"It is the doctor who signs the prescription who carries legal responsibility, not the doctor who may suggest it."

Fair enough. GPs are only human and it's a big responsibility.

Partner20 profile image
Partner20 in reply to TRST

Absolutely correct. A GP is not a specialist, which is why the consultant referral system exists. Taking on responsibility for something you do not fully understand or feel at ease with is not what the majority of us would be willing to do, after all!

Gaz_chops profile image
Gaz_chops in reply to Partner20

Isn't this what 'shared care' is for?

Hi my husband got something like covid 19 in 2014 he was on life support for 14 weeks and in hospital 7 months I contacted the royal Brompton myself as a desperate measure as we where in Bupa

They said he was to poorly and complex to be moved

But they gave me what I calla care plan saying what medication to take as the hospital said he had fibrosis of the lungs the royal Brompton thought not and had a treatment plan

He actually got a virus that attacked his lungs that made his immune system overreact just like covid

So h now has a damaged immune system and a condition called Jo/1 which is rare

Basically a damaged immune system

I got the treatment for him

As they where sending us home on PALATIVE care

Anyway once home I asked to go to the Brompton which was fine

Then the hospital he attended found it just to much trouble to see him every six months to dispense his medication

He asked our Gp to do it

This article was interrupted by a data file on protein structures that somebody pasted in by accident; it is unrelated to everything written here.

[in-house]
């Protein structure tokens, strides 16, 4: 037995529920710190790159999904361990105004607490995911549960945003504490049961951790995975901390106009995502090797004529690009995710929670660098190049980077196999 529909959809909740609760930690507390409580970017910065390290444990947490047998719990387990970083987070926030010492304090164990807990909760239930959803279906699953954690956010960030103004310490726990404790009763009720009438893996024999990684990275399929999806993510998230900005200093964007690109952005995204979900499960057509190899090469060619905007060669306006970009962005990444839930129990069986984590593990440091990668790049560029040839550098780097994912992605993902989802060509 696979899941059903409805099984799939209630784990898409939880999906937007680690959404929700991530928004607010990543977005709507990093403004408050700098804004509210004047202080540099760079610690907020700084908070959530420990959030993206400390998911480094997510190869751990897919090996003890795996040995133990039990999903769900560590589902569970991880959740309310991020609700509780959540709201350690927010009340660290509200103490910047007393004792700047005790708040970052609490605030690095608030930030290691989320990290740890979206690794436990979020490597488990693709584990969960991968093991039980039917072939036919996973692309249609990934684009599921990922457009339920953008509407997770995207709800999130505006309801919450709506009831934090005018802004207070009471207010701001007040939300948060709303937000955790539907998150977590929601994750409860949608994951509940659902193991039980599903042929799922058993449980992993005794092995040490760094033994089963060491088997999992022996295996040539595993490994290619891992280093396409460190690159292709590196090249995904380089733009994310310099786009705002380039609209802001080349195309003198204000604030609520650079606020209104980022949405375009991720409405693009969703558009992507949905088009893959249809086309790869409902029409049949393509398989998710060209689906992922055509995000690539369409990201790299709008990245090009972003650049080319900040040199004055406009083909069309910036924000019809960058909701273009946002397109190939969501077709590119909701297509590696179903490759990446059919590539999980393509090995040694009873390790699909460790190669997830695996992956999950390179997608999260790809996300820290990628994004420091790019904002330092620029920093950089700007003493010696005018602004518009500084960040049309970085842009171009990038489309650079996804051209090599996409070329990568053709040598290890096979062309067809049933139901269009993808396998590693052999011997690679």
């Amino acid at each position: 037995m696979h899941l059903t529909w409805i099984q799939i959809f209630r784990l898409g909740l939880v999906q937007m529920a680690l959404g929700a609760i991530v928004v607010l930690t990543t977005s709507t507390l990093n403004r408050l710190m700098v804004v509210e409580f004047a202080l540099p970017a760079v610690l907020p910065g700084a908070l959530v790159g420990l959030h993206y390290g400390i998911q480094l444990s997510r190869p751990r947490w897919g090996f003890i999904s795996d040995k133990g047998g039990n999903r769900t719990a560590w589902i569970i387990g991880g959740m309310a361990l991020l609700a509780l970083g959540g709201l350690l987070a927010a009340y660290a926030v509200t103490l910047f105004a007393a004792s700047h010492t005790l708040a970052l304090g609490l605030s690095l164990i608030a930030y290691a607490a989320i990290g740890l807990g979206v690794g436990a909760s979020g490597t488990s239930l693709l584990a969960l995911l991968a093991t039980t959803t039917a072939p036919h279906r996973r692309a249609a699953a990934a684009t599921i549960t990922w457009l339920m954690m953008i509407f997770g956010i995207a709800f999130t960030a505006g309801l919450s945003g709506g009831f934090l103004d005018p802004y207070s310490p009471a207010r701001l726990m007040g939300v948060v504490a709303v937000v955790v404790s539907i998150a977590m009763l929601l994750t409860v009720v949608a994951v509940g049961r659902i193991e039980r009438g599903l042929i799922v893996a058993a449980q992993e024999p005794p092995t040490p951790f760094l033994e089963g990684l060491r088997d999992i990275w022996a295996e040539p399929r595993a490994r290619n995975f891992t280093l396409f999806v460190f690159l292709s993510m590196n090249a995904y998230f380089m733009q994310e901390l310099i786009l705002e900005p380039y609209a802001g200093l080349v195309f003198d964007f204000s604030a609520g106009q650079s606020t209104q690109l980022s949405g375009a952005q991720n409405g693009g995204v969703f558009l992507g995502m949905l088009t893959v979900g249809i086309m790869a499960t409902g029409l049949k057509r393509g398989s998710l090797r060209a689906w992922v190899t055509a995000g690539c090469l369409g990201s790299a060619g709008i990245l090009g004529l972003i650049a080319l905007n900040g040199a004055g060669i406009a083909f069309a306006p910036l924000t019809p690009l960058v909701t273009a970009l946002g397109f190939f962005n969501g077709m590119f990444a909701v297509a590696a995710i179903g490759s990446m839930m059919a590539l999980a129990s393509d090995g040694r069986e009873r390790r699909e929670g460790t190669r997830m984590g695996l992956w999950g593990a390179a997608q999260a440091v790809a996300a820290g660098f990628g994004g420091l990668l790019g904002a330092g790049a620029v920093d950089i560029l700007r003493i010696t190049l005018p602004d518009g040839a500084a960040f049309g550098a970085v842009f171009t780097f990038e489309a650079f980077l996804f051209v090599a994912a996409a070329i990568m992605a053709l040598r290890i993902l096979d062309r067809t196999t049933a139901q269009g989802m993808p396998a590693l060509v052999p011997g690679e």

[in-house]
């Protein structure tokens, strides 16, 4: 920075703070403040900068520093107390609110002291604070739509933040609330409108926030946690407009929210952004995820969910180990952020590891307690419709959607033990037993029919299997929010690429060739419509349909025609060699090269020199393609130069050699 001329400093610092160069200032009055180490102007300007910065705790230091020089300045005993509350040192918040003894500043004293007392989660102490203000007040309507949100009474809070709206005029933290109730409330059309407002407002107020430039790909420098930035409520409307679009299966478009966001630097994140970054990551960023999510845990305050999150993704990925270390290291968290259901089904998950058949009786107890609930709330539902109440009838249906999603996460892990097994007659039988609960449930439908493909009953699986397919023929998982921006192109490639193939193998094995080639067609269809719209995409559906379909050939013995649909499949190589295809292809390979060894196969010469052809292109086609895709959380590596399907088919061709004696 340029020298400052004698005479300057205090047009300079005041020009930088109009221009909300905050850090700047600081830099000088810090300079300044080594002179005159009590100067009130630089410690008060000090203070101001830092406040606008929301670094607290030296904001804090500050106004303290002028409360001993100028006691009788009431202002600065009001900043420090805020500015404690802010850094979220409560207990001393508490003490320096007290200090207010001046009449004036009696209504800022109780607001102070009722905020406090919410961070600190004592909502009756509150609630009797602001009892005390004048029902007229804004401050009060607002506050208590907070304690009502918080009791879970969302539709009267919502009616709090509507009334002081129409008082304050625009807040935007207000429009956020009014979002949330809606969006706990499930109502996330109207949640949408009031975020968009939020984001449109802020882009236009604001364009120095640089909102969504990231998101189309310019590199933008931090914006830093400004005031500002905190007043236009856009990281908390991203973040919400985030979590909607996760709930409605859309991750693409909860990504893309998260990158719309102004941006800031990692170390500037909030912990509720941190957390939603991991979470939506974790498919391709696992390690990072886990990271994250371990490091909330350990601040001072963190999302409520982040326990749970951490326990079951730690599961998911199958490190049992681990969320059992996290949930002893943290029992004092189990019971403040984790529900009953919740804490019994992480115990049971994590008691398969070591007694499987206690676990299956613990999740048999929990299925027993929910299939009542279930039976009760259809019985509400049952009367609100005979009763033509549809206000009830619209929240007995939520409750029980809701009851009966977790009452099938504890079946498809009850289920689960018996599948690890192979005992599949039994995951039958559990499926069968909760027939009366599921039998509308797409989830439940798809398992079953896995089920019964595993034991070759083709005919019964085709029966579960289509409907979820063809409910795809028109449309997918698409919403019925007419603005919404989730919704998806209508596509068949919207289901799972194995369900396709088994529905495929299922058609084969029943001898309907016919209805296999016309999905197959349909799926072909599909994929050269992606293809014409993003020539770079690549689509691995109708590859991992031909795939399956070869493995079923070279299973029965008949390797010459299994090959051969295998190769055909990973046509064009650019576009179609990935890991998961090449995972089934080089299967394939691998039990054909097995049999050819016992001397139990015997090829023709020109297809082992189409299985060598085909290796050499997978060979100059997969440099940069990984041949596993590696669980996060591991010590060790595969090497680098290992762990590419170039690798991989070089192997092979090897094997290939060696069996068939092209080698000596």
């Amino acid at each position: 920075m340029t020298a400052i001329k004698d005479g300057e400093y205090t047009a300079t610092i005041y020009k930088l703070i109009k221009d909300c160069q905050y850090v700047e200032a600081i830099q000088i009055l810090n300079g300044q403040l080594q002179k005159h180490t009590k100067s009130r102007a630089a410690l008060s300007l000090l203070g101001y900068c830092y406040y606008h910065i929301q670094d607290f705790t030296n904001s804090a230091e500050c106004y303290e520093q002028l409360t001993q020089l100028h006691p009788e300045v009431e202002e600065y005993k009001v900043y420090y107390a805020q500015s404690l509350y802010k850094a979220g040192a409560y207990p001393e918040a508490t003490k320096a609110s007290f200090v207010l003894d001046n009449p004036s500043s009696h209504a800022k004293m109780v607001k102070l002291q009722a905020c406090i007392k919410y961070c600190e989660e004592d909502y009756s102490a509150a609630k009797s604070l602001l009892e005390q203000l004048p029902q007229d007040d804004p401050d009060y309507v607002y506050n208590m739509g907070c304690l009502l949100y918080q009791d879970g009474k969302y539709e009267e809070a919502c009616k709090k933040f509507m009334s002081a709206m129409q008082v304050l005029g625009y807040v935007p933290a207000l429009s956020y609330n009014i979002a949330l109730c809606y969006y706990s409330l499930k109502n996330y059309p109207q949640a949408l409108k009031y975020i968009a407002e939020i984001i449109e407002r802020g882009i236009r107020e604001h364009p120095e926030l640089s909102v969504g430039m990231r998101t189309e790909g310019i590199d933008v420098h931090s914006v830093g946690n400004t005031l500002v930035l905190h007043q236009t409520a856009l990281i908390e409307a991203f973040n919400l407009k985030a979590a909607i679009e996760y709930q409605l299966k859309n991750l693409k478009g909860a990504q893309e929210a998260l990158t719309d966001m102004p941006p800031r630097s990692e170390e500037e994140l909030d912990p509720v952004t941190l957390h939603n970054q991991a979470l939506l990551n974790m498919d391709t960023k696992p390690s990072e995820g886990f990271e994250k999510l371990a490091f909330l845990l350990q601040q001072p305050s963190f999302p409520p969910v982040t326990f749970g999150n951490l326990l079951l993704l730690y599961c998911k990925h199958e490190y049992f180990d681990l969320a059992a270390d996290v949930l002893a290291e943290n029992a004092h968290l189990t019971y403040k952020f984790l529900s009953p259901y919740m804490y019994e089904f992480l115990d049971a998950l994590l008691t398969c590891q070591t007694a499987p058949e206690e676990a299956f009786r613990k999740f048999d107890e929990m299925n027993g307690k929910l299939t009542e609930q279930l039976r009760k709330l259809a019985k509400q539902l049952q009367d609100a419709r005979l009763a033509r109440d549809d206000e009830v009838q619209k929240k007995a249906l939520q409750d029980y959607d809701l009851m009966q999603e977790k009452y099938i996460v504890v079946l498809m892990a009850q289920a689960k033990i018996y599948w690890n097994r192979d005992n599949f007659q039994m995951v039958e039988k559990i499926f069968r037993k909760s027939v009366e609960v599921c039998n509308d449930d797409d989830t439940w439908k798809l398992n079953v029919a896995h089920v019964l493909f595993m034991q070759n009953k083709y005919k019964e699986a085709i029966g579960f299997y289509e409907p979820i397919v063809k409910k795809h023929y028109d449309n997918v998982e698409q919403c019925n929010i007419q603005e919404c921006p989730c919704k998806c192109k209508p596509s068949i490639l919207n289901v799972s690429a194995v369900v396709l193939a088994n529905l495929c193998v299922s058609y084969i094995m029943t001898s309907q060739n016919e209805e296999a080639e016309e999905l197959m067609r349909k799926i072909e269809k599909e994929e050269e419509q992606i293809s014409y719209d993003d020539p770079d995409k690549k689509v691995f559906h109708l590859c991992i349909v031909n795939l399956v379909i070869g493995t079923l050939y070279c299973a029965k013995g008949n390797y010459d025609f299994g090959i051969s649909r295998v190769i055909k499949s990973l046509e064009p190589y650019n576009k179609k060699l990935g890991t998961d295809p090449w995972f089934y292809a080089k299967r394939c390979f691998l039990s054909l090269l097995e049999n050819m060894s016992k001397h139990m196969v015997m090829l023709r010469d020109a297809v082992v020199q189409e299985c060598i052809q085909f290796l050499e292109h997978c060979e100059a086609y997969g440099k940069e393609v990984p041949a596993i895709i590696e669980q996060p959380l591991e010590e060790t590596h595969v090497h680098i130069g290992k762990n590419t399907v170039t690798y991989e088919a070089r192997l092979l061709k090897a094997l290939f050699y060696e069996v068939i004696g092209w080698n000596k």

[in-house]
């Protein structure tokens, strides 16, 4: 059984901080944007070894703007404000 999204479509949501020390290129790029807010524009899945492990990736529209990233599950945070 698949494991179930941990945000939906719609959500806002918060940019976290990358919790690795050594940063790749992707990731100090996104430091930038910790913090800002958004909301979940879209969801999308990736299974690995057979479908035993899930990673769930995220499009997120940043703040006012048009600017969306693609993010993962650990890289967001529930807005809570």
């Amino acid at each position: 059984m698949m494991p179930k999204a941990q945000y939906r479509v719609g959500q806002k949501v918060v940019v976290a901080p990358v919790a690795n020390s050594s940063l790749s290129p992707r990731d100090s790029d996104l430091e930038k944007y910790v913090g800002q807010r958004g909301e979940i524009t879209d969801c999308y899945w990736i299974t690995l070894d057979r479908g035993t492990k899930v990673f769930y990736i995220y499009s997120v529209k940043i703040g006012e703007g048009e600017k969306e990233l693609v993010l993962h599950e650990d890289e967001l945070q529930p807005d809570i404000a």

She went absolutely mad saying this was special medication and a specialist should dispense it any way she sorted it out and his medication comes straight from the royal Brompton now and has done for many years

Why can your Gp not do the same for you

If your dad has medication recommended by a specialist

This is a care plan.

So your dad is not being giving the care he needs some one must sort out where the medication comes from

Ask your Gp to do this

The doctors that treated my husband told me

He is only here because of me

I was never rude but went to no limits to get the care that my husband needed

They told me every day for 179 days he would die

He came home on PALATIVE care

But I chased up every bit of care myself

Don’t be afraid to ask direct questions and help from every one out there

A care plan is a care plan and someone has to put a name on it

I had to ask several doctors on my journey who was responsible for his care as the care was lacking in some instances

Good luck

If the cardiologist has recommended that certain drugs be prescribed for your father and has written to the GP asking them to prescribe these on a repeat basis then that is what should happen. If the GP has concerns about prescribing these drugs or monitoring them then he should be discussing this with the cardiologist - not refusing to issue repeat prescriptions.

You need to discuss this again with the cardiologist and the GP and if the issue can't be resolved then you should make a formal complaint to the GP Practice and to the Health Board/Health Trust. The situation you describe is simply unacceptable. Good luck and good wishes to your dad.